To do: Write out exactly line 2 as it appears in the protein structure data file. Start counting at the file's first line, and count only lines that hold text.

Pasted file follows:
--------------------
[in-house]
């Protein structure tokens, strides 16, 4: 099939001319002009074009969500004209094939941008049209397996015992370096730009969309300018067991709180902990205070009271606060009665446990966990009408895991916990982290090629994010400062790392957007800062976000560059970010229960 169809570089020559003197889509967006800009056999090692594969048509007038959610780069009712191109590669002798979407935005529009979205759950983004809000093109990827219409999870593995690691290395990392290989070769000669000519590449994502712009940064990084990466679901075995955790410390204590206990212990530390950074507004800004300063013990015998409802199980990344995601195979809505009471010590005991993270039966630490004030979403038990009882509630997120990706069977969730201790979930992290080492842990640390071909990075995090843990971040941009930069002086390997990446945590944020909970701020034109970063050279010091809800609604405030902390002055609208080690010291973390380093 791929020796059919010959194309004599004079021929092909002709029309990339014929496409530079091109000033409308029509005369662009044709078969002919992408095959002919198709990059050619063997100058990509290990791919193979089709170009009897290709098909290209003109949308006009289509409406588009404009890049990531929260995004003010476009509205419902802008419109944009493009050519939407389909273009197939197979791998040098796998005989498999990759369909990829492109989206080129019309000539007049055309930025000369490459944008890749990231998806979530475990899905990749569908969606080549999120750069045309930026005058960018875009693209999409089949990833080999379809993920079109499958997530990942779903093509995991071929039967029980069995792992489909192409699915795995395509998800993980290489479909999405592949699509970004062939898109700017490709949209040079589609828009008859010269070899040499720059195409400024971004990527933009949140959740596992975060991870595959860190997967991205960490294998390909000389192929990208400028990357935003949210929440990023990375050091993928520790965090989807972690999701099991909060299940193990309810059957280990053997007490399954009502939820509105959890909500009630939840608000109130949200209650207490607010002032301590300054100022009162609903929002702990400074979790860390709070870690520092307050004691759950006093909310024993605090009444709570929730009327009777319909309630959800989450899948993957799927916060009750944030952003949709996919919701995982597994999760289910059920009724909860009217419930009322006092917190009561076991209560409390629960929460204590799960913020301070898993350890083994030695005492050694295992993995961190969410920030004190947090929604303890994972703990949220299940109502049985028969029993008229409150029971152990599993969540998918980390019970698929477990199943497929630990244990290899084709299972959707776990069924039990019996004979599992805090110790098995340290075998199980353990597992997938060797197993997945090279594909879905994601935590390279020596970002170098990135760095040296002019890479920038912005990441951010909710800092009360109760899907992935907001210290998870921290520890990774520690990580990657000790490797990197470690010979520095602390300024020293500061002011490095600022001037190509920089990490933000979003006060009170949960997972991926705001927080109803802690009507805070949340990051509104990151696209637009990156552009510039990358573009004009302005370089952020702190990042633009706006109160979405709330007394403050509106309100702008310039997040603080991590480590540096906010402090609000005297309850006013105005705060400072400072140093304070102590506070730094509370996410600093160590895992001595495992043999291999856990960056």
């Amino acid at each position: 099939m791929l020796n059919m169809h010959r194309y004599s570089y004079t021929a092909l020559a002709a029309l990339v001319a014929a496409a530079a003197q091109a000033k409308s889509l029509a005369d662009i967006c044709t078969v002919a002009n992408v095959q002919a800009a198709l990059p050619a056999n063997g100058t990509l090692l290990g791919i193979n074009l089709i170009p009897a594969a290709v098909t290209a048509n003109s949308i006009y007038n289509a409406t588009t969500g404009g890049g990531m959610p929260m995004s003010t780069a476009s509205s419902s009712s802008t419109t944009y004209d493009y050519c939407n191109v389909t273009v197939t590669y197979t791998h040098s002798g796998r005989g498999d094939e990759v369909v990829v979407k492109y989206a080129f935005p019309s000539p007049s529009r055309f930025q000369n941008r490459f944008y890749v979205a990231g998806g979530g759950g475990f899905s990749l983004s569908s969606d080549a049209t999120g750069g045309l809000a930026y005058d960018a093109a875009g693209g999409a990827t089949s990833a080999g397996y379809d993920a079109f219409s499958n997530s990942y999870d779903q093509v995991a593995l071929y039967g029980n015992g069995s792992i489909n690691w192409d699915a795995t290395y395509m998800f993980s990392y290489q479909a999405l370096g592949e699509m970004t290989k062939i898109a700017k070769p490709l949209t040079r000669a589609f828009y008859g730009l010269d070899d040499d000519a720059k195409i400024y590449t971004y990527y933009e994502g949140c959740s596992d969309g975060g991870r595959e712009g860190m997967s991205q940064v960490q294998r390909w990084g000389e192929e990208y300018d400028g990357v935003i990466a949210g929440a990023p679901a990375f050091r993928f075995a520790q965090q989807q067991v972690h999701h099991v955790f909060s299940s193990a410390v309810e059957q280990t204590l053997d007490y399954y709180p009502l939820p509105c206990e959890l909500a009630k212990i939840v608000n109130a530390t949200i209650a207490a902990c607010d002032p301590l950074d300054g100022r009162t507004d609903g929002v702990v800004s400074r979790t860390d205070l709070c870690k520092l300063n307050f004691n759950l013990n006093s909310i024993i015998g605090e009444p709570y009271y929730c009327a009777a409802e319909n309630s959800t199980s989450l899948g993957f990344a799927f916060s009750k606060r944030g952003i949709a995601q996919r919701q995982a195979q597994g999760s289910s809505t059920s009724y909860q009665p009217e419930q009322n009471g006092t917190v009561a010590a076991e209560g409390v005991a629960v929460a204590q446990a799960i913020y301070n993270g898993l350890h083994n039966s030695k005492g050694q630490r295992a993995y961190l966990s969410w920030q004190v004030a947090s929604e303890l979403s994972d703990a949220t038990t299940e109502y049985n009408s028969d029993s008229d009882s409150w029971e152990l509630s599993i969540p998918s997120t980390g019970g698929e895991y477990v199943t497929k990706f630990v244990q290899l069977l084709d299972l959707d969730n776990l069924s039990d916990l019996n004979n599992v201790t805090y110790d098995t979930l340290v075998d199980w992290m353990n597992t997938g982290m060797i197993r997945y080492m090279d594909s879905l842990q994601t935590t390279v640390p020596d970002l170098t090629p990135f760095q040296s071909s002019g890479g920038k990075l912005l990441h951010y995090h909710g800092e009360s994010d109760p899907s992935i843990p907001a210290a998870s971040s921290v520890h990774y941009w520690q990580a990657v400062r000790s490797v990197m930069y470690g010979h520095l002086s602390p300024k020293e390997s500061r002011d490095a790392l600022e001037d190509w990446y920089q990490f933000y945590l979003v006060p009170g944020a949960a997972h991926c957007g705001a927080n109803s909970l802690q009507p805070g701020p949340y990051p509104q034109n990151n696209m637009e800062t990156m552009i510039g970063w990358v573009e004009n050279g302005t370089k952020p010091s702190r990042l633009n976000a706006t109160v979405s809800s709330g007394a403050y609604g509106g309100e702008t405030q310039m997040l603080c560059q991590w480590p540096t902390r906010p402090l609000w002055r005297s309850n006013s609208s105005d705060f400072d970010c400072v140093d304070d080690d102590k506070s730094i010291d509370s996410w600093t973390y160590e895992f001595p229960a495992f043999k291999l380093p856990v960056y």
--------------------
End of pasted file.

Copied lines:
């Protein structure tokens, strides 16, 4: 099939001319002009074009969500004209094939941008049209397996015992370096730009969309300018067991709180902990205070009271606060009665446990966990009408895991916990982290090629994010400062790392957007800062976000560059970010229960 169809570089020559003197889509967006800009056999090692594969048509007038959610780069009712191109590669002798979407935005529009979205759950983004809000093109990827219409999870593995690691290395990392290989070769000669000519590449994502712009940064990084990466679901075995955790410390204590206990212990530390950074507004800004300063013990015998409802199980990344995601195979809505009471010590005991993270039966630490004030979403038990009882509630997120990706069977969730201790979930992290080492842990640390071909990075995090843990971040941009930069002086390997990446945590944020909970701020034109970063050279010091809800609604405030902390002055609208080690010291973390380093 791929020796059919010959194309004599004079021929092909002709029309990339014929496409530079091109000033409308029509005369662009044709078969002919992408095959002919198709990059050619063997100058990509290990791919193979089709170009009897290709098909290209003109949308006009289509409406588009404009890049990531929260995004003010476009509205419902802008419109944009493009050519939407389909273009197939197979791998040098796998005989498999990759369909990829492109989206080129019309000539007049055309930025000369490459944008890749990231998806979530475990899905990749569908969606080549999120750069045309930026005058960018875009693209999409089949990833080999379809993920079109499958997530990942779903093509995991071929039967029980069995792992489909192409699915795995395509998800993980290489479909999405592949699509970004062939898109700017490709949209040079589609828009008859010269070899040499720059195409400024971004990527933009949140959740596992975060991870595959860190997967991205960490294998390909000389192929990208400028990357935003949210929440990023990375050091993928520790965090989807972690999701099991909060299940193990309810059957280990053997007490399954009502939820509105959890909500009630939840608000109130949200209650207490607010002032301590300054100022009162609903929002702990400074979790860390709070870690520092307050004691759950006093909310024993605090009444709570929730009327009777319909309630959800989450899948993957799927916060009750944030952003949709996919919701995982597994999760289910059920009724909860009217419930009322006092917190009561076991209560409390629960929460204590799960913020301070898993350890083994030695005492050694295992993995961190969410920030004190947090929604303890994972703990949220299940109502049985028969029993008229409150029971152990599993969540998918980390019970698929477990199943497929630990244990290899084709299972959707776990069924039990019996004979599992805090110790098995340290075998199980353990597992997938060797197993997945090279594909879905994601935590390279020596970002170098990135760095040296002019890479920038912005990441951010909710800092009360109760899907992935907001210290998870921290520890990774520690990580990657000790490797990197470690010979520095602390300024020293500061002011490095600022001037190509920089990490933000979003006060009170949960997972991926705001927080109803802690009507805070949340990051509104990151696209637009990156552009510039990358573009004009302005370089952020702190990042633009706006109160979405709330007394403050509106309100702008310039997040603080991590480590540096906010402090609000005297309850006013105005705060400072400072140093304070102590506070730094509370996410600093160590895992001595495992043999291999856990960056």